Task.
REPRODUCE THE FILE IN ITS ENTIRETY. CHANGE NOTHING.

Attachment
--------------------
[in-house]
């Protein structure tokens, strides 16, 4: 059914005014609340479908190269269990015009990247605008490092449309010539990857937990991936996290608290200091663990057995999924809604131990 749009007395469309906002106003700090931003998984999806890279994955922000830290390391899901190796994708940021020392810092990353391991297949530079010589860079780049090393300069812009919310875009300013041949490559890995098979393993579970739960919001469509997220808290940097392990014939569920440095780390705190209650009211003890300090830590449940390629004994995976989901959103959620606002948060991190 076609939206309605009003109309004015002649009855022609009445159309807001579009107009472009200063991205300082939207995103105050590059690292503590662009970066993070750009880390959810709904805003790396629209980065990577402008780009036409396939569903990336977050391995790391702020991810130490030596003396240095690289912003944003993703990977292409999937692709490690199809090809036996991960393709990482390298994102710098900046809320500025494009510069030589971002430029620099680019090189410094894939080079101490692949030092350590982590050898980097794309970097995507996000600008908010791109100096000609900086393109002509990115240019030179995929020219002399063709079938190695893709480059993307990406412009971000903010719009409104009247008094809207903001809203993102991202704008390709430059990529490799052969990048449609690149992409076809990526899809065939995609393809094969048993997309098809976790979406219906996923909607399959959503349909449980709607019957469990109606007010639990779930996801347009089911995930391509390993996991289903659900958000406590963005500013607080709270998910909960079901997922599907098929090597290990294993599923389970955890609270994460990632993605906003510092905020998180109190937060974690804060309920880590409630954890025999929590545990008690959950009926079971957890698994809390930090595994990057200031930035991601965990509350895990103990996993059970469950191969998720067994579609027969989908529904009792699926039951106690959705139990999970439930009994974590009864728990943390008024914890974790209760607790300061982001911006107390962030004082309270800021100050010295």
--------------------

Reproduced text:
[in-house]
């Protein structure tokens, strides 16, 4: 059914005014609340479908190269269990015009990247605008490092449309010539990857937990991936996290608290200091663990057995999924809604131990 749009007395469309906002106003700090931003998984999806890279994955922000830290390391899901190796994708940021020392810092990353391991297949530079010589860079780049090393300069812009919310875009300013041949490559890995098979393993579970739960919001469509997220808290940097392990014939569920440095780390705190209650009211003890300090830590449940390629004994995976989901959103959620606002948060991190 076609939206309605009003109309004015002649009855022609009445159309807001579009107009472009200063991205300082939207995103105050590059690292503590662009970066993070750009880390959810709904805003790396629209980065990577402008780009036409396939569903990336977050391995790391702020991810130490030596003396240095690289912003944003993703990977292409999937692709490690199809090809036996991960393709990482390298994102710098900046809320500025494009510069030589971002430029620099680019090189410094894939080079101490692949030092350590982590050898980097794309970097995507996000600008908010791109100096000609900086393109002509990115240019030179995929020219002399063709079938190695893709480059993307990406412009971000903010719009409104009247008094809207903001809203993102991202704008390709430059990529490799052969990048449609690149992409076809990526899809065939995609393809094969048993997309098809976790979406219906996923909607399959959503349909449980709607019957469990109606007010639990779930996801347009089911995930391509390993996991289903659900958000406590963005500013607080709270998910909960079901997922599907098929090597290990294993599923389970955890609270994460990632993605906003510092905020998180109190937060974690804060309920880590409630954890025999929590545990008690959950009926079971957890698994809390930090595994990057200031930035991601965990509350895990103990996993059970469950191969998720067994579609027969989908529904009792699926039951106690959705139990999970439930009994974590009864728990943390008024914890974790209760607790300061982001911006107390962030004082309270800021100050010295």